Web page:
>
>Make Microchip's day - tell me (and everybody else)why.
>


Most of my projects are so blasted simple that the AVR's feature set is just
too much.  I've done several using the 12C508, 16C54, and 16C505, all are
less than US$1 in small quantities and the '505 reaches the US$0.50 range
pretty easily.  I don't need IIC, don"t need RS232, don't need 128 bytes of
RAM, don't need 4K of memory, don't need flash, and don't need a/d ports.
These small micros beat the pants off the competition.  AVR hasn't broken
into this market yet, IMHO.

Also there's the issue of inertia - unless I find a microcontroller that has
signifigant advantages, I'm unwilling to spend time and energy learning it
and acquiring development tools, however cheap.

On the high end, Microchips parts become less cost effective.  Take for
example the PIC with a built-in LCD driver.  I can buy a regular PIC and a
dedicated LCD driver chip together for a couple of bucks less.

1999\03\10@094203 by jamesp

picon face
Russell,

IMHO, if that's what you want , go for it.  No one that I know
of is going to try to force you to use something you don't want
to use.  But, if you use the AVR, you'll have another learning
curve, then there the investment in time, and of course the
building of the programmer, etc.  I have tried some of the AVR
parts, and didn't really like them.  But to be fair, I am so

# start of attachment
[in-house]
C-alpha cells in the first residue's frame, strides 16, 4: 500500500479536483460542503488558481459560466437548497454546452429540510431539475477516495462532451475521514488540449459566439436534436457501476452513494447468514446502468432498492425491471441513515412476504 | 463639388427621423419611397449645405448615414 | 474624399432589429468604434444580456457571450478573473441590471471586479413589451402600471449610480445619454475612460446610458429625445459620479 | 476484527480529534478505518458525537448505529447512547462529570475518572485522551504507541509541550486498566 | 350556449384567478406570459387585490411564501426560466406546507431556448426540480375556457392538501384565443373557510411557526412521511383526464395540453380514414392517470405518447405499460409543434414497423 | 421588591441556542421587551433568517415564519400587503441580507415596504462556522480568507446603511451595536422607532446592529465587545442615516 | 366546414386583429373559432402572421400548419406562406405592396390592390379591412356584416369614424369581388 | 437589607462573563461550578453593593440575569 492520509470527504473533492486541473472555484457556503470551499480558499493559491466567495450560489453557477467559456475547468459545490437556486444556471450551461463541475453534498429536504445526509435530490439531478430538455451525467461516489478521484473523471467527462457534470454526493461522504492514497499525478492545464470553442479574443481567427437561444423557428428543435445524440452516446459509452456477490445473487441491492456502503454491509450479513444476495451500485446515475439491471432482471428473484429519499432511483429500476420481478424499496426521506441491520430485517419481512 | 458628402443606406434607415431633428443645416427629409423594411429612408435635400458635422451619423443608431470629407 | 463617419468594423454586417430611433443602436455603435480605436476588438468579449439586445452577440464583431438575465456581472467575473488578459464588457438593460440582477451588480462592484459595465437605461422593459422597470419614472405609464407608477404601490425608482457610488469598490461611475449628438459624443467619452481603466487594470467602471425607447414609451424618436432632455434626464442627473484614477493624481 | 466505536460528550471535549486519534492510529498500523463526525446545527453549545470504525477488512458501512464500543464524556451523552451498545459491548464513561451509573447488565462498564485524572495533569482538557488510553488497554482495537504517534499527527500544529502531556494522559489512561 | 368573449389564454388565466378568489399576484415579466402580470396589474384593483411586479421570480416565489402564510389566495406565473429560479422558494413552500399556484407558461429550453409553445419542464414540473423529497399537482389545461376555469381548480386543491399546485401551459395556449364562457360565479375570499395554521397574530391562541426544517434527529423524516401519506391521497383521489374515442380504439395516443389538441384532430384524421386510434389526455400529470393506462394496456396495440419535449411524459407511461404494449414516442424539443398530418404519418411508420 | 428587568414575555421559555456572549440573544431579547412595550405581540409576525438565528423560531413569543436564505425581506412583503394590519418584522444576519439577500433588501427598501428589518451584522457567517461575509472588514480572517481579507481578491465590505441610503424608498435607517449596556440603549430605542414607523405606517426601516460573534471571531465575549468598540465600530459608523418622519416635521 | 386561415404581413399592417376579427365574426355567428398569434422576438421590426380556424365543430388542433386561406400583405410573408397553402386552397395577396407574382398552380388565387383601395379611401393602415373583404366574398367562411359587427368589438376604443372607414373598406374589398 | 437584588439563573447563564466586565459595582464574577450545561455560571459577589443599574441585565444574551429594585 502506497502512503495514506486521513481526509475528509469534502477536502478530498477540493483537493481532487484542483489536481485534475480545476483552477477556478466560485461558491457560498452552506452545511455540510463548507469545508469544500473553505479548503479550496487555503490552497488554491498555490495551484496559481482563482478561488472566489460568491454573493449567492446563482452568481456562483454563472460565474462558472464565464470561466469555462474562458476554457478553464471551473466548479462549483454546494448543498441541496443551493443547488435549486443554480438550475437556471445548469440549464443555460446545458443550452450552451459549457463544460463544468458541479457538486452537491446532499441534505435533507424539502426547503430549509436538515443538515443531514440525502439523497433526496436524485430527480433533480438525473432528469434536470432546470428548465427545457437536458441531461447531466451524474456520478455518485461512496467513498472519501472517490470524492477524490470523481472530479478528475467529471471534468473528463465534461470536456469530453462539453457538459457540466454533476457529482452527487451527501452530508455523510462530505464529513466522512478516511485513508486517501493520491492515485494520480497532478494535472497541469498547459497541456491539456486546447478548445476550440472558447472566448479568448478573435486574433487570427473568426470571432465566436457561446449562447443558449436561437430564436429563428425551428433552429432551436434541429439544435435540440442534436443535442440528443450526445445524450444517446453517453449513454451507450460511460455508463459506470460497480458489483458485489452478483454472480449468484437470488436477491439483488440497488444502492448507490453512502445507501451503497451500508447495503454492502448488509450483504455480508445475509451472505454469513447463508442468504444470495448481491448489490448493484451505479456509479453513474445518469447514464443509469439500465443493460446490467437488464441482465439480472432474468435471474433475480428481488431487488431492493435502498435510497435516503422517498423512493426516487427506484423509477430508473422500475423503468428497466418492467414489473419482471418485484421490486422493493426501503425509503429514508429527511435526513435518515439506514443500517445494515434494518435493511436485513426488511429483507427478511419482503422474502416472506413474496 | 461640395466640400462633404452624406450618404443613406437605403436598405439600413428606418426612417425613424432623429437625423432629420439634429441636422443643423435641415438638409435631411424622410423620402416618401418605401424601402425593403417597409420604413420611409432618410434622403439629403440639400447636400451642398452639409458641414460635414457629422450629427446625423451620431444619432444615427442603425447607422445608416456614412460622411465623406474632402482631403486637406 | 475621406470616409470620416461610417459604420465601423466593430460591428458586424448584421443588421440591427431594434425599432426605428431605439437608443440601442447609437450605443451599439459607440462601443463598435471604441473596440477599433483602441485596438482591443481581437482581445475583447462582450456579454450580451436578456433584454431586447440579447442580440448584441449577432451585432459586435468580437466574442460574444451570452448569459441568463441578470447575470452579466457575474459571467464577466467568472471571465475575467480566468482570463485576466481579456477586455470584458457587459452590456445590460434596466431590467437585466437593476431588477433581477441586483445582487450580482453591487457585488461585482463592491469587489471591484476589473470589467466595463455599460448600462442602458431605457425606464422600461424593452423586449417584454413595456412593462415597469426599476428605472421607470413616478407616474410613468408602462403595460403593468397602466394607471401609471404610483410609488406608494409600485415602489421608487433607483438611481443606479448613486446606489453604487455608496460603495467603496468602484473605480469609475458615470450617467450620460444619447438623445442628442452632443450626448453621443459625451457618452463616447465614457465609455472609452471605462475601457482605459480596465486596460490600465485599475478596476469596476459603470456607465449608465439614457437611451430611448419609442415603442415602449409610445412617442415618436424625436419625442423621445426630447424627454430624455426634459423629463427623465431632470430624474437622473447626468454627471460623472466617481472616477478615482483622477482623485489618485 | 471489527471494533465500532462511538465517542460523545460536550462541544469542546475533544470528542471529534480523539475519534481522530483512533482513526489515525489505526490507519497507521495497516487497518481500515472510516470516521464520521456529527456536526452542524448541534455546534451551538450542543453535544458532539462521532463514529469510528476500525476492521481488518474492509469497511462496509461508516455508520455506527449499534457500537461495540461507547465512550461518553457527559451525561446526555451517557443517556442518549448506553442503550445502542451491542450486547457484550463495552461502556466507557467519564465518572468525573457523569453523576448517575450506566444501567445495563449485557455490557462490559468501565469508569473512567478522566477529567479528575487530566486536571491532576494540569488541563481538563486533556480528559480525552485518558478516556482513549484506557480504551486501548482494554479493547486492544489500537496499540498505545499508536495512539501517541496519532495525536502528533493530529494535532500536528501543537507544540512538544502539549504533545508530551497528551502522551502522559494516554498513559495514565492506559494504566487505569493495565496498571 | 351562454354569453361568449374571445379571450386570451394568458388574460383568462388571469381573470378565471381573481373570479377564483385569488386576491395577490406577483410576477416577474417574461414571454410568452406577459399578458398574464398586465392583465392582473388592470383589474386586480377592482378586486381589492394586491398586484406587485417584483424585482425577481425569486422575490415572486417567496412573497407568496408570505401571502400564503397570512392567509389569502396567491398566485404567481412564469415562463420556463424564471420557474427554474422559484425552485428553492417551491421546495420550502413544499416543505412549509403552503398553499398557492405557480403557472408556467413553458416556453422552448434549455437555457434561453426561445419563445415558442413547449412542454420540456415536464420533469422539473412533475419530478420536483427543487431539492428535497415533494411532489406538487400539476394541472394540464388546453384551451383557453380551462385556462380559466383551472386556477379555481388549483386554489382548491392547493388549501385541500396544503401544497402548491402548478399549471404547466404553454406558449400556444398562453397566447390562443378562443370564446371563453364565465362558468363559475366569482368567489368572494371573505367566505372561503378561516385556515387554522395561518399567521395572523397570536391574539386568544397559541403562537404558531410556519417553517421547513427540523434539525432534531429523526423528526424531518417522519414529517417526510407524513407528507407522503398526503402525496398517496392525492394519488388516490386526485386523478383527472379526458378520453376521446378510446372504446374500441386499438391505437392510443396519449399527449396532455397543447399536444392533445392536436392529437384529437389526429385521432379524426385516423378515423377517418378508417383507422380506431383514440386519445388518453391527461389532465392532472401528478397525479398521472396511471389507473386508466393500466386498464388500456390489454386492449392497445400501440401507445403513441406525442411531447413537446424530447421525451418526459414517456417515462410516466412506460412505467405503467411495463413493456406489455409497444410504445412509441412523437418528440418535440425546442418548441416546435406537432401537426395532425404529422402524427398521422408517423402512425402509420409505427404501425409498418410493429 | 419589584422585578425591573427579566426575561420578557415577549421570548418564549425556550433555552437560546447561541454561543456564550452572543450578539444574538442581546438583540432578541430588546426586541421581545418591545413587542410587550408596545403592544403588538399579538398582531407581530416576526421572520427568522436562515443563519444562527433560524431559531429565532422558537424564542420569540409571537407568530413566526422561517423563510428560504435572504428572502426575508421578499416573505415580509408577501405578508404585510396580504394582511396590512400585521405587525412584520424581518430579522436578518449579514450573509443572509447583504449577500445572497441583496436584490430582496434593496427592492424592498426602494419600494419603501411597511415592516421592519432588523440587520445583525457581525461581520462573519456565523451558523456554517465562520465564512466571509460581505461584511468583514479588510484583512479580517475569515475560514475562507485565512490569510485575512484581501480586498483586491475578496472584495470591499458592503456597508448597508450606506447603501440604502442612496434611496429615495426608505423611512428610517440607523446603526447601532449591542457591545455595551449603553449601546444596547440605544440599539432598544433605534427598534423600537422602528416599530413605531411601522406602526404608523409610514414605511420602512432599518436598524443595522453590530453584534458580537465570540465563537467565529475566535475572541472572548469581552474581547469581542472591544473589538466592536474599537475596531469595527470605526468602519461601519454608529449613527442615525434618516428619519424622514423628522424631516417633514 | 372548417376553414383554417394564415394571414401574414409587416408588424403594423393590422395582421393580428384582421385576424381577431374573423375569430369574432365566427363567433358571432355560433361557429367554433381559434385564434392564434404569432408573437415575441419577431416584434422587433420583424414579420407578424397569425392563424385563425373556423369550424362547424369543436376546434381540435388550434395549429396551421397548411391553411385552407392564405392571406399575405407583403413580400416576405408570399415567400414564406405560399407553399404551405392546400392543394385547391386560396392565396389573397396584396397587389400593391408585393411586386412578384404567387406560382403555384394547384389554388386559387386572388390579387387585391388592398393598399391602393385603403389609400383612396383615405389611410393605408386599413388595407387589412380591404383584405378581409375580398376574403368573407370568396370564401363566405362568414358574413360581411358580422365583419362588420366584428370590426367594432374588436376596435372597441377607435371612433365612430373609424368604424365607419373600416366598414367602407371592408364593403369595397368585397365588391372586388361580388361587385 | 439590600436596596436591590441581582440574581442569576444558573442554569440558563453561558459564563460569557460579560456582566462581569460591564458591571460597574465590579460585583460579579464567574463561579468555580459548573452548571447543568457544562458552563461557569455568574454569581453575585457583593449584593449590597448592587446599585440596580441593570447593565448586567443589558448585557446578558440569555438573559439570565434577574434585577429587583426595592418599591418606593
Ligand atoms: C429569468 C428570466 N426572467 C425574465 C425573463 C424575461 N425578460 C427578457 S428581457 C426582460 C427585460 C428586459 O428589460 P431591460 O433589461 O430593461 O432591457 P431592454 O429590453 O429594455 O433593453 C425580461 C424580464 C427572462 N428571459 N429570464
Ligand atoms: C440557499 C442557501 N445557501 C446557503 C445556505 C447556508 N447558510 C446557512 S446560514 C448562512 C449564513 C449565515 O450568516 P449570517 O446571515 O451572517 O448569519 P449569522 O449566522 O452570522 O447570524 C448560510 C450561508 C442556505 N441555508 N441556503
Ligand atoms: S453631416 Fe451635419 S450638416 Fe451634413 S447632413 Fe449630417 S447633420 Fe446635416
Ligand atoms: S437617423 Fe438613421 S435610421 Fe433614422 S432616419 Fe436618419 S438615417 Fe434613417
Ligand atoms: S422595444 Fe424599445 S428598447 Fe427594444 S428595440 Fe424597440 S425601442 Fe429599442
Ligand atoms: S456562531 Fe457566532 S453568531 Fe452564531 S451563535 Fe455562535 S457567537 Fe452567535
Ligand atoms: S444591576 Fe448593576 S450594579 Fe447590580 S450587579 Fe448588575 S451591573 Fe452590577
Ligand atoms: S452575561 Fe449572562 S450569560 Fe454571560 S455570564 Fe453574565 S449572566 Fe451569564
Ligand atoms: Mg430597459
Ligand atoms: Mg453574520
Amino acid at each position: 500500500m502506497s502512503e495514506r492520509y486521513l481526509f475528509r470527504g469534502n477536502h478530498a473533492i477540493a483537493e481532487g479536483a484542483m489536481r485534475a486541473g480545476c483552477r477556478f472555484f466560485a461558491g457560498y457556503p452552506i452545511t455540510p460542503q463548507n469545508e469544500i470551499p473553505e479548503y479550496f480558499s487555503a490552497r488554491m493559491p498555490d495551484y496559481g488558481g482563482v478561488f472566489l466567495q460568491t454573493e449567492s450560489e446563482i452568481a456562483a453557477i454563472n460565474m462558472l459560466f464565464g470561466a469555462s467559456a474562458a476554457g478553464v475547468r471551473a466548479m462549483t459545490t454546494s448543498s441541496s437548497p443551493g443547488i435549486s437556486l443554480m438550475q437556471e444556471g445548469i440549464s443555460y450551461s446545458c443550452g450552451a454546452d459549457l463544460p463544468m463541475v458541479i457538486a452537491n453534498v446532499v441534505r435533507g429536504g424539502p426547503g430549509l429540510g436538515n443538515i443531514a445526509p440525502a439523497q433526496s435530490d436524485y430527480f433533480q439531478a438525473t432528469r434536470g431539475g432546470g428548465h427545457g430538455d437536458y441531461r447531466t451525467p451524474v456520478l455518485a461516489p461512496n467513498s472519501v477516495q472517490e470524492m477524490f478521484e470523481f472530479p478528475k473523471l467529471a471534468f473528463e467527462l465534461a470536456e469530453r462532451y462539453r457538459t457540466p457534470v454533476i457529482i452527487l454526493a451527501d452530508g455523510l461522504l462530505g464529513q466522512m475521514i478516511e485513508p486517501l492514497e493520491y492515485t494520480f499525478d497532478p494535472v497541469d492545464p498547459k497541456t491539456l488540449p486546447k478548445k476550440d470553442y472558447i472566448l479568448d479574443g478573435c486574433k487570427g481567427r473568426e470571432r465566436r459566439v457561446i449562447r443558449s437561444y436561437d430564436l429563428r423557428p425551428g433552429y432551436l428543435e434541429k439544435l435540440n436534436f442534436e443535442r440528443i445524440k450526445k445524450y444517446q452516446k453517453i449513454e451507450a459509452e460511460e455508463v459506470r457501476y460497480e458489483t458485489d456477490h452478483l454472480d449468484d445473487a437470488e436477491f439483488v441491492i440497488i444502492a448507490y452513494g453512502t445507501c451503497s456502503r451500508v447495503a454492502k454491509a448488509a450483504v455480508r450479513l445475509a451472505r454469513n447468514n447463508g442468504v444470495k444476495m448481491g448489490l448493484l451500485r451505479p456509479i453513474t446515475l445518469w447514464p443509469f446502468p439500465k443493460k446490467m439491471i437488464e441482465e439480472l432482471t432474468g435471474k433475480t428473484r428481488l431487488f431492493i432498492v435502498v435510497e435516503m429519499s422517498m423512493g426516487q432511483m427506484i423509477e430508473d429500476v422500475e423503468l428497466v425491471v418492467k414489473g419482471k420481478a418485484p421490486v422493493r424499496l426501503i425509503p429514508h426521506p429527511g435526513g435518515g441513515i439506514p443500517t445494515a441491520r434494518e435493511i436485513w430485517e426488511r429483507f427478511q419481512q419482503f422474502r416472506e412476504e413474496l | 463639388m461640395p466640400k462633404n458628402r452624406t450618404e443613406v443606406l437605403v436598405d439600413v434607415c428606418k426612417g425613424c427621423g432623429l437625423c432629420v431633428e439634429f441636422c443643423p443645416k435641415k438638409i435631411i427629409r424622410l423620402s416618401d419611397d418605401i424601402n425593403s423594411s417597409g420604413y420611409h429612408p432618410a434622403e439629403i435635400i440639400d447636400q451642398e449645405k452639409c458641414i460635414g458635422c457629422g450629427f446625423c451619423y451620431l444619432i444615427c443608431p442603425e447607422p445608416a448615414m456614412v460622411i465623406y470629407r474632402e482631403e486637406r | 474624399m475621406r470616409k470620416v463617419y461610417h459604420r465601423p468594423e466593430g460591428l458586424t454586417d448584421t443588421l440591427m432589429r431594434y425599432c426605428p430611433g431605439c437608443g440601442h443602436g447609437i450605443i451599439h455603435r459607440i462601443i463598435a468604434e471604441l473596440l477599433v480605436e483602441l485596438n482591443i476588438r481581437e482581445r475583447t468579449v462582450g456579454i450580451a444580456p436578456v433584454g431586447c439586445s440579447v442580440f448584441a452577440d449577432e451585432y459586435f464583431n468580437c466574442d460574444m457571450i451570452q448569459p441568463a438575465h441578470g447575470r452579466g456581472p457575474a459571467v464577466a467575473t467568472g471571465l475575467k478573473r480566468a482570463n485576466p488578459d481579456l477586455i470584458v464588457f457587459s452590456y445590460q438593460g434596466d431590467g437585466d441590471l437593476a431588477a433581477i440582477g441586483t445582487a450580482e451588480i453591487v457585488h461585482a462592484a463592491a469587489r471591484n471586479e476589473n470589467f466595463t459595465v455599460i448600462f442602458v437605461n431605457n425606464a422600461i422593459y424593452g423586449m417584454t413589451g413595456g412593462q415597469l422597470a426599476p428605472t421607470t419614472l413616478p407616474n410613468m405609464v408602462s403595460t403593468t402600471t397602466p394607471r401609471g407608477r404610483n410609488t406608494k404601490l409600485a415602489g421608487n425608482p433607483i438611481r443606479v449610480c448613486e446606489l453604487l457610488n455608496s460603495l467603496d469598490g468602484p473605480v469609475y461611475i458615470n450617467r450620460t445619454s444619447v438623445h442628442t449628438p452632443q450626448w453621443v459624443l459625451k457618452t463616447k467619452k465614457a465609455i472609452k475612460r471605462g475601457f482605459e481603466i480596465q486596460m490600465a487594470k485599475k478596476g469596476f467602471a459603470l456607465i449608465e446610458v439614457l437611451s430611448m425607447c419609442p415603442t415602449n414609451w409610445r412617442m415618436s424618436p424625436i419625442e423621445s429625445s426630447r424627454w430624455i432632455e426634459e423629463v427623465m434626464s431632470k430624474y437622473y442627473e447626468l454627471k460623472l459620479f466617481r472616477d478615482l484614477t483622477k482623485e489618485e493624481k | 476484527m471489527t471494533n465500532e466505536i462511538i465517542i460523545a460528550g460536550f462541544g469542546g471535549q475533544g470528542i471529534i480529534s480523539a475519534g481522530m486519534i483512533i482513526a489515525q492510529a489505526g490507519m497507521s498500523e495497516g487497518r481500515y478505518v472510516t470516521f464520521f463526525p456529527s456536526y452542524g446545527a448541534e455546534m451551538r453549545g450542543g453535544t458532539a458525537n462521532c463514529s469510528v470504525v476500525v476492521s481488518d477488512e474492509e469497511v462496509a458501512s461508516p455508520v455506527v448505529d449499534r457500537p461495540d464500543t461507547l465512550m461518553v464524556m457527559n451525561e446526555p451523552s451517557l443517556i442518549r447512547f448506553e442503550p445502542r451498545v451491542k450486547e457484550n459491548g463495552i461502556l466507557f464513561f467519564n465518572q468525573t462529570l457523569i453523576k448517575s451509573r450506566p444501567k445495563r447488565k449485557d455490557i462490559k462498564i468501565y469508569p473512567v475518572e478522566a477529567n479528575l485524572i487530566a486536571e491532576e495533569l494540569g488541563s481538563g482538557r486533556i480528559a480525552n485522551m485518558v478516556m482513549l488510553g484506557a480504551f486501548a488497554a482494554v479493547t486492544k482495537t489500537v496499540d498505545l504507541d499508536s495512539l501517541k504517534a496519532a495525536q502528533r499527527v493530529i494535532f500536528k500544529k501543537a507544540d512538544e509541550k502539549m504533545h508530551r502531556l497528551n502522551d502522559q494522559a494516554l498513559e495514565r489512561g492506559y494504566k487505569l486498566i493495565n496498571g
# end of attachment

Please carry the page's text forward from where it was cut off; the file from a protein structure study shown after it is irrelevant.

used to the PIC line, that I may not have given the AVR parts a
fair trial.  So what this all boils down to I guess is, that
this is a decision you have to make regarding what you want out
of the part, what you need the part to do, and what you feel
personnaly.   After all, you're the one designing what ever it
is you're designing, and only you can answer the question of
whether the AVR parts meet your needs as well as or better than
the PIC parts, for whatever reason.

Okay, that's my two cents worth.    Don't be mad at me.

                                 Regards,

                                    Jim


{Quote hidden}

1999\03\10@100019 by Dave VanHorn

flavicon
face
I'd take the question more generally, but it does seem like, at least
in the hobbyist world, that the assumption is if you are going to use
a micro, it will be a pic, without even considering what resources the
project needs, or what other processors might bring to the table. (or
a basic stamp (yuk!))

There is some perception that only the pic is easy to use, which
couldnt be farther from the truth.
I took the $50 development kit, and in 6 weeks developed a barcode
recognition system which I sold to a major manufacturer of in-store
barcode equipment.  Granted there are warts on the AVR, as there are
also on the PIC, Z8, and any other part you care to mention. That's
what users groups are for.

FWIW, I've used both in commercial products. I share your frustrations
with the paged memory scheme, and RETLW construct.. I like the AVR
speed, linear memory space, and the extra baud rate generator really
frees up the two timers. If the project needs fast int service, it
will be in the AVR, that's for sure. I've had to deal with an
interrupt stream at 300 kHz on an 8 MHz AVR, and I still had plenty of
time left for foreground and lower priority ints.

1999\03\10@102311 by Marc

flavicon
face
> Watchdog

You can't rely on it.  I got my test device to fail restarting